“Lost children”: Shostakovich and lady Macbeth

Paul Edwards*

*Corresponding author for this work

Research output: Contribution to journalArticlepeer-review

Abstract

The multi-vocal nature of operatic narrative-not the narrative of dramatic plot, but the musical narrative that dialogically addresses it-provides a model for the study of narrative dynamics in many kinds of performed texts. Scholars applying Bakhtin ‘s dialogics to Shostakovich’s music have developed a range of approaches (biographical, intertextual, formal) to interpretive problems. Combining these approaches suggests new answers to longstanding questions concerning the opera Lady Macbeth of Mtsensk District: questions about the relationship of self-quotation to “public” and “hidden” transcripts; the role of orchestral “narration” informing what one critic calls the “conscience of the tale” the relationship of such narration to extramusical paraphrase; and the ways in which an artist’s “operatic” impulse, following official condemnation and censorship, seeks more acceptable forms of public expression.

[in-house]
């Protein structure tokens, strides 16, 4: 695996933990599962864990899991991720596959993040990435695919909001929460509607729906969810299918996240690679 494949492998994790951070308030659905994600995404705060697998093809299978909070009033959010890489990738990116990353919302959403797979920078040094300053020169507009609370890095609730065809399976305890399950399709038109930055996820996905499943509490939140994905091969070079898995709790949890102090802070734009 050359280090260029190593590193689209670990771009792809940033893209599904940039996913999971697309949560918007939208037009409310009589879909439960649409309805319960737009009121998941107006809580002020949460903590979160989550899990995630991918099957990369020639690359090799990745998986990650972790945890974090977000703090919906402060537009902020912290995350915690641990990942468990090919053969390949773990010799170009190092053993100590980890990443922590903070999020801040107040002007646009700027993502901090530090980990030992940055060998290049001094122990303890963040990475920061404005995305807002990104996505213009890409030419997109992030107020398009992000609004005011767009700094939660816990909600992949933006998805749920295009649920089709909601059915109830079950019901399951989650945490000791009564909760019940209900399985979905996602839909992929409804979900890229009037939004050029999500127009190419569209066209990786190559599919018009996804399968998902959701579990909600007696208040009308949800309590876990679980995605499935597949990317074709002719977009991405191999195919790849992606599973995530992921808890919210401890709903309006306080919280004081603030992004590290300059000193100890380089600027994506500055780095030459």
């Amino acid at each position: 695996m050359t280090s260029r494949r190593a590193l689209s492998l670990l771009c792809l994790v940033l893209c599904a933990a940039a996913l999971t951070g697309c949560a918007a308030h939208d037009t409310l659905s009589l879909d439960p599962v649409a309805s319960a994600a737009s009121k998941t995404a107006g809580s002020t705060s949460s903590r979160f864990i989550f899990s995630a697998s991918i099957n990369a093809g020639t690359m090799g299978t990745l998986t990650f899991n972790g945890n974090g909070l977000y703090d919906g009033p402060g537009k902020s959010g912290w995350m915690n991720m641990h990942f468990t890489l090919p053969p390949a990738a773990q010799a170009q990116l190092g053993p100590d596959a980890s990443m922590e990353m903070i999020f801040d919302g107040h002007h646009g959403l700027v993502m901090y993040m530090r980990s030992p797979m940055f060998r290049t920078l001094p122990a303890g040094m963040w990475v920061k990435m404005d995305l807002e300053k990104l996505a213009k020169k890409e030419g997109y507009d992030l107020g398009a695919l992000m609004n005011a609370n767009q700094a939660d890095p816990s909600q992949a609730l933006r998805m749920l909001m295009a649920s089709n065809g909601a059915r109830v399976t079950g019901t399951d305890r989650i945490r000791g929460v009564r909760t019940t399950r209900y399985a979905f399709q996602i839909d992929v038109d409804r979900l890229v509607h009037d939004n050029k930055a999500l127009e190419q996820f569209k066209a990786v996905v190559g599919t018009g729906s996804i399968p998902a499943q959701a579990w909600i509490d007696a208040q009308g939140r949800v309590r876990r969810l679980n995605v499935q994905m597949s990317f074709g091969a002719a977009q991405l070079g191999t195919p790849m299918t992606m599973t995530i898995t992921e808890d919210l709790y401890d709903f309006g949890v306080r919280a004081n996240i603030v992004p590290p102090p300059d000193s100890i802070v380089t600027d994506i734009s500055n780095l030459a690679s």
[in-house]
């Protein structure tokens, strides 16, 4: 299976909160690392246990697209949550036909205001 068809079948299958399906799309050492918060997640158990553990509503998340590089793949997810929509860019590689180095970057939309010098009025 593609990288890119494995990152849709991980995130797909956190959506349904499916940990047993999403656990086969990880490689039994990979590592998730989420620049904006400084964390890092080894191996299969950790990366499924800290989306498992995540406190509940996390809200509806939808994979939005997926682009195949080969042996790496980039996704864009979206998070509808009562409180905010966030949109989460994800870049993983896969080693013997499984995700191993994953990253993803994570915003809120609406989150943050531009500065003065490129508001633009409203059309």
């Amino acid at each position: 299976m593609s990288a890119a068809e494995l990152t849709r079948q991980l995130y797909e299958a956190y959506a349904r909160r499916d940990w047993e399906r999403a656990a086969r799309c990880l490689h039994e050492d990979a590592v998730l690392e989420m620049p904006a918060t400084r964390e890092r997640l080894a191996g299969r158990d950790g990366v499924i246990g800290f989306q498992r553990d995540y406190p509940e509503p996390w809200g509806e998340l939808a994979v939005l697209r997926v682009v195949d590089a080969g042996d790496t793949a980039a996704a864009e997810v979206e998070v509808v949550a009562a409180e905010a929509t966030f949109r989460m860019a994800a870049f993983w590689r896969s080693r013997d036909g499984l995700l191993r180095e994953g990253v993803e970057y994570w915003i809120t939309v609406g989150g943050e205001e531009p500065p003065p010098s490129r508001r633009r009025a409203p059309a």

Original languageEnglish (US)
Pages (from-to)157-198
Number of pages42
JournalText and Performance Quarterly
Volume18
Issue number3
DOIs
StatePublished - Jul 1998

Keywords

  • Dialogism
  • Opera
  • Shostakovich

ASJC Scopus subject areas

  • Communication
  • Visual Arts and Performing Arts
  • Literature and Literary Theory

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